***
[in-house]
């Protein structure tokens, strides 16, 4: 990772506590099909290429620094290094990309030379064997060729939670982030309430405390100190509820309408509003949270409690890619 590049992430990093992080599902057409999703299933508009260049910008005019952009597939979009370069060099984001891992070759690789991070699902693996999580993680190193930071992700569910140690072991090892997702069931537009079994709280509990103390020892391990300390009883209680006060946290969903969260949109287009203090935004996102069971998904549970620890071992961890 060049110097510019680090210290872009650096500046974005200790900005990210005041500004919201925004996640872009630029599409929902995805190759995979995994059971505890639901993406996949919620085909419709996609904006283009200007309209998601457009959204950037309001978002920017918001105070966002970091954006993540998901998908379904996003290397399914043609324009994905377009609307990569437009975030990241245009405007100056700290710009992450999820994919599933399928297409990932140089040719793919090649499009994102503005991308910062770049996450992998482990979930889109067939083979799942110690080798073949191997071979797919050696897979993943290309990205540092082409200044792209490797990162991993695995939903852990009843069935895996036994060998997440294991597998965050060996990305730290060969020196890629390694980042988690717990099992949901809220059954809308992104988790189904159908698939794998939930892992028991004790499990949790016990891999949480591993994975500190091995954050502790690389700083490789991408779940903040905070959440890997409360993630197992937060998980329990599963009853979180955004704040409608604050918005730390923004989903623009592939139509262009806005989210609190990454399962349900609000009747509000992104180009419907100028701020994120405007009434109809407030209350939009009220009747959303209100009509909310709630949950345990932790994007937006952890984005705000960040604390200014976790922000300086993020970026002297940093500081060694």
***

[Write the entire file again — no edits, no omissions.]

[in-house]
């Protein structure tokens, strides 16, 4: 990772506590099909290429620094290094990309030379064997060729939670982030309430405390100190509820309408509003949270409690890619 590049992430990093992080599902057409999703299933508009260049910008005019952009597939979009370069060099984001891992070759690789991070699902693996999580993680190193930071992700569910140690072991090892997702069931537009079994709280509990103390020892391990300390009883209680006060946290969903969260949109287009203090935004996102069971998904549970620890071992961890 060049110097510019680090210290872009650096500046974005200790900005990210005041500004919201925004996640872009630029599409929902995805190759995979995994059971505890639901993406996949919620085909419709996609904006283009200007309209998601457009959204950037309001978002920017918001105070966002970091954006993540998901998908379904996003290397399914043609324009994905377009609307990569437009975030990241245009405007100056700290710009992450999820994919599933399928297409990932140089040719793919090649499009994102503005991308910062770049996450992998482990979930889109067939083979799942110690080798073949191997071979797919050696897979993943290309990205540092082409200044792209490797990162991993695995939903852990009843069935895996036994060998997440294991597998965050060996990305730290060969020196890629390694980042988690717990099992949901809220059954809308992104988790189904159908698939794998939930892992028991004790499990949790016990891999949480591993994975500190091995954050502790690389700083490789991408779940903040905070959440890997409360993630197992937060998980329990599963009853979180955004704040409608604050918005730390923004989903623009592939139509262009806005989210609190990454399962349900609000009747509000992104180009419907100028701020994120405007009434109809407030209350939009009220009747959303209100009509909310709630949950345990932790994007937006952890984005705000960040604390200014976790922000300086993020970026002297940093500081060694």